Sexy Sisters begins visually and thematically in classic Franco style: dreamy, disorienting, and hypnotic. The opening floorshow and the odd, contrived sequence of events leading Joe into Milly's "quarters" are fantastically over-the-top. Franco familiar-face, Jack Taylor's appearance is welcomed, and his initial sequence with Gambier's Milly is fun. Taylor brings as much reservation to his role as he can muster (presumably to keep from laughing), while Gambier is totally uninhibited on camera. In fact, Gambier steals all of her scenes within Sexy Sisters and her presence would merit a viewing of the film alone. While the substance of Franco's compositions is wild in the Franco way, his camera is static. Dietrich is later asked in the same interview in Obsession whether he would work again with Franco, today. Dietrich would but says he would not let Franco shoot his own films. Likewise, Dietrich didn't let Franco shoot Sexy Sisters (Peter Baumgartner would shoot the film, a frequent Dietrich collaborator). When Franco shoots his own films, the result is most certainly from the "right side of brain," and the films are always as interesting visually as thematically (and usually poetic). Dietrich obviously disliked Franco's occasional shot out of focus or the poorly-lit, blurry shots which pop up, here and there, in Franco's flicks. Dietrich's style, which he uses in his own directed films, is very "left side of the brain": meticulously-composed, well-lit, and glossy (and usually not very interesting). Franco's static, Dietrich-style filming hurts Sexy Sisters, giving the film an air of coldness and detachment. Sexy Sisters begins a dark and provocative tale. Edna and Milly are true adversaries in the guise of caregiving Edna and pitiful and sick Milly. Edna's elaborate seduction of Joe is revealed to be passive-aggressive torture of Milly. Later, Edna has sex with her maidservant behind the bars in front of Milly with a wicked smile on her face. Later, Edna invites another man over to the villa to have his way with Milly (but this time, he's someone from Milly's past whom she hates very much). Taylor's diagnosis of Milly developing paranoid schizophrenia is fueled by Edna's deeds. Taylor's character thinks Milly's escapades are hallucinations that she is truly believing are real. Edna is doing nothing to dissuade the doctor. Why? The answer to that question comes with the final two-thirds of the film, as Sexy Sisters descends into a tired, formulaic, and predictable plot. Sexy Sisters becomes totally unengaging on a narrative level (and Franco's powerful, discursive visuals are absent to supplant the narrative). Franco is able to steal the occasional flare, but he's hampered by too much of a seeming desire to make a typical softcore film. It doesn't help either that virtually all the male actors, save Taylor, give absolutely atrocious performances. Stanford and Gambier are the real stars here and are shouldered with delivering Sexy Sisters with nearly all of the film's energy. As it stands, Sexy Sisters is completely uneven, undoubtedly entertaining and engaging at times, and truly overshadowed by myriad Franco films in his diverse filmography.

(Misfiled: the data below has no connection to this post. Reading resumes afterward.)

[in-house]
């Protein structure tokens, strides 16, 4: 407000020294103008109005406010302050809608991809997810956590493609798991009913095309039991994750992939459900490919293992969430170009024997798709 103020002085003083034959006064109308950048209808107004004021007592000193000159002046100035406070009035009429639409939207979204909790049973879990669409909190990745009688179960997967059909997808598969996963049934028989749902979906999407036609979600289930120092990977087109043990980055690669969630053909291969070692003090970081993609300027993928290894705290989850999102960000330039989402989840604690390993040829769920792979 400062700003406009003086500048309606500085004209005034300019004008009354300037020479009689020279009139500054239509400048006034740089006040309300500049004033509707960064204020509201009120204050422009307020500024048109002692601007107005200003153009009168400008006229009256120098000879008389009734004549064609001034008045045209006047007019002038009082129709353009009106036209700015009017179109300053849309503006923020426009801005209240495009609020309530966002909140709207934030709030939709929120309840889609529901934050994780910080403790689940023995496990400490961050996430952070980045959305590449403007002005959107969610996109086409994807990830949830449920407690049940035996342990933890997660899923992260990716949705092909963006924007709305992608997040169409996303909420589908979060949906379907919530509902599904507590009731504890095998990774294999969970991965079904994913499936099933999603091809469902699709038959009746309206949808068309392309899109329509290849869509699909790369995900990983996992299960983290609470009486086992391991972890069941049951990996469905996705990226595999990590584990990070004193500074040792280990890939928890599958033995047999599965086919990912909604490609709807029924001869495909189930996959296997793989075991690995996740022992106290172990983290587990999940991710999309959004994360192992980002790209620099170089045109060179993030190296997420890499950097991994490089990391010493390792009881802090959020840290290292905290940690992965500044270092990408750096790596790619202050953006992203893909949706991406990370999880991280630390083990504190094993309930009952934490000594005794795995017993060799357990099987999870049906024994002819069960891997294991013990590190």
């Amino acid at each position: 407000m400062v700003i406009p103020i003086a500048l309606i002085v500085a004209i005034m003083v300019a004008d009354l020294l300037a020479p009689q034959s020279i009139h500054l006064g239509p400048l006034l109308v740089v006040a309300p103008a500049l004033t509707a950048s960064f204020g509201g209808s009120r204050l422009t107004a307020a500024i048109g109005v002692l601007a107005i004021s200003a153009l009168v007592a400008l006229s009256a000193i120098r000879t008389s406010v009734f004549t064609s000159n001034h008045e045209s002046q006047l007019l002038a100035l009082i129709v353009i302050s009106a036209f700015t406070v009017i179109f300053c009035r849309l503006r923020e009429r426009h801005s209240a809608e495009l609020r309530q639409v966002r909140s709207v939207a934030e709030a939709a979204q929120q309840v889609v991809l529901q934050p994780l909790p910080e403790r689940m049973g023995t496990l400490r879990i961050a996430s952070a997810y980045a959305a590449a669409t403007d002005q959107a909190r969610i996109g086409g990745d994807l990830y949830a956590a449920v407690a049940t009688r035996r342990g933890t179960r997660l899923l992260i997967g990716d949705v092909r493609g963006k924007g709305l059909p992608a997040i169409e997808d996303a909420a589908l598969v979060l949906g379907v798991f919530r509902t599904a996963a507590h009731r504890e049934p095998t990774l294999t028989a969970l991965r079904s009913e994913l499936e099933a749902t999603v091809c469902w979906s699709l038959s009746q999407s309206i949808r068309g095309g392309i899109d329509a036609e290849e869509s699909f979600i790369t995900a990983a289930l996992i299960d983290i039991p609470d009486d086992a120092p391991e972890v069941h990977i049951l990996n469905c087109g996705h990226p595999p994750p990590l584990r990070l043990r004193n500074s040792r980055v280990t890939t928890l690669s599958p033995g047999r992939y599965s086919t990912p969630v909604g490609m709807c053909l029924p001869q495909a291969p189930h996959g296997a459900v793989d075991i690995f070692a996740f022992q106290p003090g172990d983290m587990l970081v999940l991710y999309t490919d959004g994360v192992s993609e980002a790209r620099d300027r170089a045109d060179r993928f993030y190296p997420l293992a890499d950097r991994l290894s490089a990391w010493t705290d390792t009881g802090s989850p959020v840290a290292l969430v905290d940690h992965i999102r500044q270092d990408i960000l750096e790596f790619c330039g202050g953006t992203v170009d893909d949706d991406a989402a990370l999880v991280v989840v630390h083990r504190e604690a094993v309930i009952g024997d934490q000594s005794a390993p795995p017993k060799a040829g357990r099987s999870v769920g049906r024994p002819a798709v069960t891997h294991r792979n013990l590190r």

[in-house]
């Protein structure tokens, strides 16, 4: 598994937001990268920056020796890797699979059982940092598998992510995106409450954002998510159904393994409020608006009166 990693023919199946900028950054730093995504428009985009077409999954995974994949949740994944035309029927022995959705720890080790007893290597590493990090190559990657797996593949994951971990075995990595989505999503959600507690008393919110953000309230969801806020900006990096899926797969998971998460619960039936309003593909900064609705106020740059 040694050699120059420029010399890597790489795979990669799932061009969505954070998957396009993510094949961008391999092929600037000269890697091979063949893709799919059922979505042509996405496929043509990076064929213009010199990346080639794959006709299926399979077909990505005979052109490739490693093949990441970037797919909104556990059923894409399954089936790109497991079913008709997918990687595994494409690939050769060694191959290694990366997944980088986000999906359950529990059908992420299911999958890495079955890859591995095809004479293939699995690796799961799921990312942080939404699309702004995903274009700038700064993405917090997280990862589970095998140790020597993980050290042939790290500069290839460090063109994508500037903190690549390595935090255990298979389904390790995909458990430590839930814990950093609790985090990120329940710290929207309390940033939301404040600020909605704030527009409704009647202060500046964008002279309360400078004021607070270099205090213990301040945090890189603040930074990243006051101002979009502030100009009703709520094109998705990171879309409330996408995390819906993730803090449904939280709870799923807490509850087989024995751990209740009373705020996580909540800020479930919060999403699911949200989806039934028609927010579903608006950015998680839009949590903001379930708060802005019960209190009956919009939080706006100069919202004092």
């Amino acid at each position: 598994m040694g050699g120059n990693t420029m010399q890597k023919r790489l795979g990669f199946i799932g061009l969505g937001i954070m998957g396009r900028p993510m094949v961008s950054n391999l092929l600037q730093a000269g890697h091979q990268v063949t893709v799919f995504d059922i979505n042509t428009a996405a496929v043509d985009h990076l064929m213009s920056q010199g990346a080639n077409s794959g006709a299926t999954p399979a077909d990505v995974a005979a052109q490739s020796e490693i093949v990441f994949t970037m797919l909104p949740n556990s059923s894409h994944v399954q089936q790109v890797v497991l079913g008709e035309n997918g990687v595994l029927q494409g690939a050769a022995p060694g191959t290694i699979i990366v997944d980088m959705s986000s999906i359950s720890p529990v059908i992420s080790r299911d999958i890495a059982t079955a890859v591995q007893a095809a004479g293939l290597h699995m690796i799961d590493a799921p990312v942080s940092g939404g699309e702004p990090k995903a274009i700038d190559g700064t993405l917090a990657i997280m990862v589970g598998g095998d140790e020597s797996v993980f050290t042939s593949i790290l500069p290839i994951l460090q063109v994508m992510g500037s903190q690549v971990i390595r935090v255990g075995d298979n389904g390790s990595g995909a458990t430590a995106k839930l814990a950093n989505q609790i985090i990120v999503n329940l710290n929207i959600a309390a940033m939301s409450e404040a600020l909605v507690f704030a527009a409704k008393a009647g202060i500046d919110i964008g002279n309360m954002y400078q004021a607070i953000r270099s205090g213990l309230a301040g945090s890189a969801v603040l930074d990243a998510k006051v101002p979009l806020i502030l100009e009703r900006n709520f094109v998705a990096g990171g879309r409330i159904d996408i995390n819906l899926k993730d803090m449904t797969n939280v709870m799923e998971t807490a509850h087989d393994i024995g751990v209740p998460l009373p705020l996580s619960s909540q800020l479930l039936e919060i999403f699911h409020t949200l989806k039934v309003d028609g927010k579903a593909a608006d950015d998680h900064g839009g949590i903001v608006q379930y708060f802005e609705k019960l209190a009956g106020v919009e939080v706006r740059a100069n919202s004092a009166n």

4 comments:

Alex Bakshaev said...

A very interesting read. I'm not too fond of "Sexy Sisters" myself, and completely agree that static shooting style hurts the film which begins promisingly enough and then just falls apart. "Blue Rita" is a good Dietrich-produced Franco I think.
Was very curious to read Dietrich's comments regarding Franco's behaviour, a bit of an eye - opener.
He seems to have the same hectic, irresponsible filming- and lifestyle as Godard.

Hans A. said...

Thank you, Alex for visiting my blog and taking the time to share your thoughts. Blue Rita is a fantastic Franco/Dietrich collaboration (which I hope to write about in the future).

Mr.LargePackage said...

Monster review, Hans. Two nude females in interesting poses donning demon masks describes my normal Saturday night. Sunday morning I usually wake up in a field, naked, covered in Nacho cheese. And yes, the nacho cheese is the extra spicy variety. And that is large and in charge.

suryakant sharma said...

I m great fan of Jess Franco.......he is one of the greatest art -film n film-art director...